He wasn't the only one.
Players cracked jokes about it Thursday, a day after Bears star receiver Brandon Marshall said he had heard that some players were using Viagra and hoping it would give them an advantage during games. Punch lines aside, experts say it's unlikely the erectile-dysfunction drug would help.
"What would that do? That's the most ridiculous thing I've ever heard," Minnesota Vikings long snapper Cullen Loeffler said.
Bears defensive back D.J. Moore wondered if Marshall was kidding and said: "I've never heard of that."
NFL spokesman Greg Aiello said Viagra is not a banned substance and declined further comment.
Marshall started it all Wednesday when asked about a growing number of suspensions tied to amphetamines, including the ADHD drug Adderall. He said he didn't know much about Adderall, but suggested Viagra could be viewed by players as a way to boost their energy.
"I know guys, it's such a competitive league, and guys try anything just to get that edge," he said. "I've heard of guys using Viagra, seriously, because the blood, it's supposed to thin. . I don't know. Some crazy stuff. It's kind of scary with some of these chemicals that are in some of these things, so you have to be careful."
But using Viagra for more touchdowns and tackles?
"I didn't even know people could do that," New York Giants tight end Martellus Bennett said. And his teammate Justin Tuck added: "I can't imagine why people would take steroids, so I have no comment on Viagra. Besides, my wife would be very upset with me."
Arizona Cardinals defensive lineman Vonnie Holliday, a 15-year NFL veteran, said some of his teammates were talking about Marshall's Viagra remarks but he had never heard of such a thing himself.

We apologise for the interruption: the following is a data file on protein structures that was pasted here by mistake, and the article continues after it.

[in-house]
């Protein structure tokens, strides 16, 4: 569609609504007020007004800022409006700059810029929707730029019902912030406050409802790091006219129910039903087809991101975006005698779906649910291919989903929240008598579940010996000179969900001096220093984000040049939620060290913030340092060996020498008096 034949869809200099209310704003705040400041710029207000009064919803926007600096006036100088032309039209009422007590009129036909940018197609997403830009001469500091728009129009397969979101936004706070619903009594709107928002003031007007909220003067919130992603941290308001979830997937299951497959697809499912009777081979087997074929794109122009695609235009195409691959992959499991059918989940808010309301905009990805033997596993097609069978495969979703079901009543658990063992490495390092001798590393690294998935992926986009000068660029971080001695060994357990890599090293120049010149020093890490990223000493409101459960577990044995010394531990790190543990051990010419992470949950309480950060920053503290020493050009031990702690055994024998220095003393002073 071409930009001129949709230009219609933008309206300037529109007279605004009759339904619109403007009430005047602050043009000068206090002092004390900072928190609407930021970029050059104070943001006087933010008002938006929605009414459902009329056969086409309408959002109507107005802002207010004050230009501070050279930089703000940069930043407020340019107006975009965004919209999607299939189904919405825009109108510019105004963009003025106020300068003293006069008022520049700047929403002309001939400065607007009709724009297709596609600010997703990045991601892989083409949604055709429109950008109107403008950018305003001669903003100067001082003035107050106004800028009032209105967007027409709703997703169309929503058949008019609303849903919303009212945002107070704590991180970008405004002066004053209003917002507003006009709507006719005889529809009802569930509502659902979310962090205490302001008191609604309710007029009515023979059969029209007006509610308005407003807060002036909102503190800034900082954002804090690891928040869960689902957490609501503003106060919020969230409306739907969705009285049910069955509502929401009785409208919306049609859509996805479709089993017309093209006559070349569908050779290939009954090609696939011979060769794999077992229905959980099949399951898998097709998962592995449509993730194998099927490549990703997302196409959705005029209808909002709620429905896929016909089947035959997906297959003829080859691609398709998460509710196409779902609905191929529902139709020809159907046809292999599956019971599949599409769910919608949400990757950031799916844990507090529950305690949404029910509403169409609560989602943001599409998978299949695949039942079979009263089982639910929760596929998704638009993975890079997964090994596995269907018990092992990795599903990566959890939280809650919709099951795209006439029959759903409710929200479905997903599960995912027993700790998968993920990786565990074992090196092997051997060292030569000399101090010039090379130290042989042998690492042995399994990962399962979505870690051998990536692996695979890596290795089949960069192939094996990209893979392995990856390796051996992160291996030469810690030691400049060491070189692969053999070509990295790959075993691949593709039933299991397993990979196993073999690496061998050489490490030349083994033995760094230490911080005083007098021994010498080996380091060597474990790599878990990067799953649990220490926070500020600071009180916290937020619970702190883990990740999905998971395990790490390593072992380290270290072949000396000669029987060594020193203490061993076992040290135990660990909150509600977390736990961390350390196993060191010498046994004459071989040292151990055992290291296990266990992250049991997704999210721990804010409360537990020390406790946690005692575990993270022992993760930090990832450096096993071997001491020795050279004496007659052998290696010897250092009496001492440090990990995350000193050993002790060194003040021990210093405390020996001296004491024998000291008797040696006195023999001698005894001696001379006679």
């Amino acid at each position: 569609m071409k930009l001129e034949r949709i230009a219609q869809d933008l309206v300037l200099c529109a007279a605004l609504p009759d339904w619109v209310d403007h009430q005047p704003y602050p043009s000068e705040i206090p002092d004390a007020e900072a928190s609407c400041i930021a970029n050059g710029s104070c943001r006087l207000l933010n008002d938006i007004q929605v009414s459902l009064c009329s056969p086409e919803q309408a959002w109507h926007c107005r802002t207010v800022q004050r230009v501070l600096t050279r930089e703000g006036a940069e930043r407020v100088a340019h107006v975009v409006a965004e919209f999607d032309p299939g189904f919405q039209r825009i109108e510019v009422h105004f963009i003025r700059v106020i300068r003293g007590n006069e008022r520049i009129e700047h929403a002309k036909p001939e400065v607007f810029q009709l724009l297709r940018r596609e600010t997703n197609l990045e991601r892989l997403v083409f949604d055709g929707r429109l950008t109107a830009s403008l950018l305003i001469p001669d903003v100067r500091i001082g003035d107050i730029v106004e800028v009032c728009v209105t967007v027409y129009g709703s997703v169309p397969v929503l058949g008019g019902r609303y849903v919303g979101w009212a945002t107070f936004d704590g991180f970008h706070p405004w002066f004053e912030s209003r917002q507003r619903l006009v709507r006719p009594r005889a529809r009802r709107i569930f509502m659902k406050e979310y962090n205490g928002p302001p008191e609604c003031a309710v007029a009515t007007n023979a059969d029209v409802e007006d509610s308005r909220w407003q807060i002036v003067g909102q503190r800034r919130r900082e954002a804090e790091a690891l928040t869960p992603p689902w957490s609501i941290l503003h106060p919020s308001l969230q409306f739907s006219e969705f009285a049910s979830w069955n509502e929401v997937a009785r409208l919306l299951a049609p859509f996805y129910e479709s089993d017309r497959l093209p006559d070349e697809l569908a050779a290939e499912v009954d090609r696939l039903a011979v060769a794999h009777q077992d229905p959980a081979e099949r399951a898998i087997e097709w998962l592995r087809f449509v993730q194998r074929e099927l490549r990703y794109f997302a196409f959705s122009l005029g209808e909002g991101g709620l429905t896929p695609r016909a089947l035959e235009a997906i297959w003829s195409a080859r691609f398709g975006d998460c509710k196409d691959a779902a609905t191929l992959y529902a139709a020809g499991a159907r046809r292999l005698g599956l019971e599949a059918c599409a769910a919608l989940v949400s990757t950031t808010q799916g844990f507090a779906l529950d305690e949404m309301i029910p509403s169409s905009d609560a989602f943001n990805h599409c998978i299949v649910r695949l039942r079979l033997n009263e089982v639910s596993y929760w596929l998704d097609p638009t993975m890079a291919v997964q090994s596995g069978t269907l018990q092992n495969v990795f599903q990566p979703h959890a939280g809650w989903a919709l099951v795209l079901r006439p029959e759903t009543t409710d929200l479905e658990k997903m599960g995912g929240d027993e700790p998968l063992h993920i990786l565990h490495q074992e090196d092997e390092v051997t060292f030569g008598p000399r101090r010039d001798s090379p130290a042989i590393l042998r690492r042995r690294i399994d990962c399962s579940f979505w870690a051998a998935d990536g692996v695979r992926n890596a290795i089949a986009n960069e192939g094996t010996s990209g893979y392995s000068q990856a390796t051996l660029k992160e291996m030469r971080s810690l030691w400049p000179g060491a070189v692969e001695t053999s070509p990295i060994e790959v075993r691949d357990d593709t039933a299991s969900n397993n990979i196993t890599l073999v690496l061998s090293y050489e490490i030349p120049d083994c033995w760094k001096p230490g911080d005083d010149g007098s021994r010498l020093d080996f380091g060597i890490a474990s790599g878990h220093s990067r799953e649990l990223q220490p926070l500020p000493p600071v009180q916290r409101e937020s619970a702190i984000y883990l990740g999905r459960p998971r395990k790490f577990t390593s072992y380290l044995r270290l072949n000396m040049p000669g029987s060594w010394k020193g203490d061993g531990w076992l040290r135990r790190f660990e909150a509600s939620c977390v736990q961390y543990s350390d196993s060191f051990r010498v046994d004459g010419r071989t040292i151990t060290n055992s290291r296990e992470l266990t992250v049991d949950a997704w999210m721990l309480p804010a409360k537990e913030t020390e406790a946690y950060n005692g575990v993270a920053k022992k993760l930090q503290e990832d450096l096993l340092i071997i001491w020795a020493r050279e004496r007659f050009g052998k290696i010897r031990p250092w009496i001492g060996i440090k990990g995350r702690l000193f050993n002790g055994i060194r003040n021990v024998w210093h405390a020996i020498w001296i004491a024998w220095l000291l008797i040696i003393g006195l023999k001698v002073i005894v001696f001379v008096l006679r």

"I don't understand what good it would do," he said.
Dr. Olivier Rabin, science director at the World Anti-Doping Agency in Montreal, said it is unlikely Viagra does anything to improve football performance in NFL players. He also said there is no evidence the drug might somehow mask the use of steroids or other performance-enhancing drugs.
Rabin noted that research in high altitudes found the drug helped improve oxygen flow in climbers with impaired lung function. That's because Viagra can dilate blood vessels, and vessels in the lung constrict in high altitudes.
Research involving cyclists at high altitudes found similar benefits, but Rabin said studies have shown the drug has no effect on athletic performance at sea level.
University of Miami researcher Kevin Jacobs has studied Viagra in simulated high-altitude environments and "didn't find much benefit in young, healthy, active individuals."
"No one has really tested it in football players doing exercise. Whatever benefit they think they're getting is probably more psychological than anything," said Jacobs, an associate professor in the kinesiology and sport sciences department.
Marshall said he doesn't take medication "of any sort" and noted that the NFL's drug policy is strict.
"Any time you take anything over the counter, if you don't approve it with your training room, you can get popped," he said. "Some of it's fair, but some of it kind of puts you in a tough spot as a professional athlete. Because the only thing you'll see is getting busted for PEDs, but it could be something over the counter for a little sickness. You just have to be on top of your Ps and Qs."
AP Medical Writer Lindsey Tanner in Chicago and Sports Writer Jon Krawczynski in Minneapolis contributed to this report.
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